Almost exactly a year ago, an estranged husband murdered his ex-wife and seven co-workers in an unspeakable act of domestic violence in Seal Beach.
This was followed less than two months later by the fatal stabbing, in Santa Monica, of Christina Talley, a woman killed by her estranged husband while she worked as a checkout clerk in a local grocery store.
Nationwide, an average of three women tragically lose their lives each day as a result of domestic violence.
The Santa Monica Commission on the Status of Women and the Santa Monica Police Department have joined together to spread awareness that domestic violence is a crime, not a private family matter.
Domestic Violence is a pattern of abusive behavior – physical, emotional, sexual and/or economic – that is used by one partner in the relationship to gain or maintain power and control over the other partner in both heterosexual and same-sex relationships.
SMPD Sgt. Richard Lewis said beyond the workplace, domestic violence makes far too many family homes places of fear for battered spouses and for children who witness or experience such abuse.
“Even when children in an abusive household are not directly injured, exposure to violence in the home can contribute to long-term behavioral, social, and emotional problems that play out in forms such as bullying in schools, post-traumatic disorders, alcohol and drug abuse, and dating and gang violence,” Lewis said.
“Domestic Violence is the number one health issue for women and girls and impacts nearly one in seven women and more than three million children.”
Women between the ages of 16 and 24 are among the most vulnerable to intimate partner violence, Lewis said.
“Studies show 1.5 million high school students experience physical abuse from a dating partner each year,” he said.
“The economic cost of this crime is enormous and said to exceed $5.8 billion each year. Of that amount, nearly $4.1 billion was for direct medical and mental health care services, and nearly $1.8 billion was for the indirect costs of lost productivity or wages.”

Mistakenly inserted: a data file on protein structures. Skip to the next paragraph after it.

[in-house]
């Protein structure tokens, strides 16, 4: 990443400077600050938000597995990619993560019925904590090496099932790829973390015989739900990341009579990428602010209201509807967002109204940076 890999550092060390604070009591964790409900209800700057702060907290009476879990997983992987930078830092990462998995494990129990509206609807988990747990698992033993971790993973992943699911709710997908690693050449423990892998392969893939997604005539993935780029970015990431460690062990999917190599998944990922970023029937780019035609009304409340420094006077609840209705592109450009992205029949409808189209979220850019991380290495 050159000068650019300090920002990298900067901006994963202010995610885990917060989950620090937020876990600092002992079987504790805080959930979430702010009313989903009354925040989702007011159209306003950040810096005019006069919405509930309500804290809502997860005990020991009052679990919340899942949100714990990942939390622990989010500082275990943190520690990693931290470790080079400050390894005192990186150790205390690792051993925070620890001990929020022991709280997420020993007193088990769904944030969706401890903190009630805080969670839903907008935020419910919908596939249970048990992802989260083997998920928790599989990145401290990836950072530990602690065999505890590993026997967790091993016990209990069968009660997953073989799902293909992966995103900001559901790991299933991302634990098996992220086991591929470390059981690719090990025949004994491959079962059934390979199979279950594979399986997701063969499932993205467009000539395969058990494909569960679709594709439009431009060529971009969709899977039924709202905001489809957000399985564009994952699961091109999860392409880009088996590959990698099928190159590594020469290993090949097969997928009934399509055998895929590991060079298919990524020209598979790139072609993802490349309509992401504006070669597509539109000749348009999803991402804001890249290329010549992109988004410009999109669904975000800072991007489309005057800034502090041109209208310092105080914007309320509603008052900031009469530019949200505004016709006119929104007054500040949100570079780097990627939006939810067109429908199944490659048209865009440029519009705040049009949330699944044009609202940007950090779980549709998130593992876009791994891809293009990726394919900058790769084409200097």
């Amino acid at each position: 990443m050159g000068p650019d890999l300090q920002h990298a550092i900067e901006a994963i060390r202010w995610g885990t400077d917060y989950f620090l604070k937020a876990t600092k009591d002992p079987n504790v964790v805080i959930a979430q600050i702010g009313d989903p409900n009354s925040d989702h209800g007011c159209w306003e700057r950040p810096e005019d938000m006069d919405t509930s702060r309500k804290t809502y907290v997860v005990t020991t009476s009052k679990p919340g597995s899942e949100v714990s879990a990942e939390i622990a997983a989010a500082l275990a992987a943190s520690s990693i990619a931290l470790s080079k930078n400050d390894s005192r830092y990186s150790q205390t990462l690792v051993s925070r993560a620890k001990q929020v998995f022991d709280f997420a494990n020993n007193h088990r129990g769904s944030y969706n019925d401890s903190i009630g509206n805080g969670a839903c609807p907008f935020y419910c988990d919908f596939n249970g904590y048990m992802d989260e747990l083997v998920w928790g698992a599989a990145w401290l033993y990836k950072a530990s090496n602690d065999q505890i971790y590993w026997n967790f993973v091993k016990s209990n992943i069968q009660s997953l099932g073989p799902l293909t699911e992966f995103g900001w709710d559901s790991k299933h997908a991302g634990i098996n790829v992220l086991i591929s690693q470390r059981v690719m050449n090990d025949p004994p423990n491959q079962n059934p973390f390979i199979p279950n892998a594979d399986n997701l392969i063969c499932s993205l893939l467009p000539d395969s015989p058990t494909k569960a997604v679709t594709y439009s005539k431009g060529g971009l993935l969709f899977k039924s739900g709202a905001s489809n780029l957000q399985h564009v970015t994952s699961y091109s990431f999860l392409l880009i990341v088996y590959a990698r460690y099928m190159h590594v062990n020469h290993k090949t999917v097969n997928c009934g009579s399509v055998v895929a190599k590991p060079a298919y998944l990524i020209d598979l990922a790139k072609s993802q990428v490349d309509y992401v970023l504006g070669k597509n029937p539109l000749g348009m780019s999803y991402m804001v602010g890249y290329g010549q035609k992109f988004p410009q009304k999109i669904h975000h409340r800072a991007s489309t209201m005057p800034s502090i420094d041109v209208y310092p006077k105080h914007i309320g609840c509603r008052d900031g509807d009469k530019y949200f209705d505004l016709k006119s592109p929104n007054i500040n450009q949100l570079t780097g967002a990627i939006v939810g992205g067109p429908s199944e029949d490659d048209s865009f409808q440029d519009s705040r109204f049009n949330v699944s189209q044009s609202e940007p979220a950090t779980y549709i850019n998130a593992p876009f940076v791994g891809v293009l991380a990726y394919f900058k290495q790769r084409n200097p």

Santa Monica Police Department and Commission on the Status of Women are committed to getting victims the help they need and enabling them to know that there are resources available to them.
“Together, we encourage victims, their loved ones, and concerned citizens to learn more,” Lewis said.
If you, a relative, friend or neighbor are in immediate danger, call 911. The operator will ask you questions in order to determine the nature of the emergency and provide the best possible response. To report an incident to the police after danger has subsided, call 310.458.8491.
Don’t be reluctant to have the police arrest your spouse/partner. Studies show that when the police arrest a suspect for domestic violence, the offender is less likely to assault the victim again. The police are required, by law, to arrest a suspected batter when the victim shows visible marks.
Talk to a trained professional to discuss what options are available to you. Help for domestic violence is available from:
— L.A. Commission on Assaults Against Women 24 hour crisis line: 310.392.8381
— Legal Aid Foundation of LA, Domestic Violence Clinic for restraining orders or legal advice: Santa Monica City Courthouse, Room 121, Monday – Fridays from 8:30 a.m. until 11:30 a.m.
— SMPD Crimes Against Persons Unit: For emergencies, call 911 or to report a crime that is a non-emergency, 310.458.8491; for questions or to seek resources without reporting, 310.458.8451
— Sojourn Shelter for Battered Women 24 hour crisis line: 310.264.6644
For more information on efforts to raise domestic violence awareness and other safety issues, contact the Santa Monica Police Departments Community Relations Unit at 310.458.8474.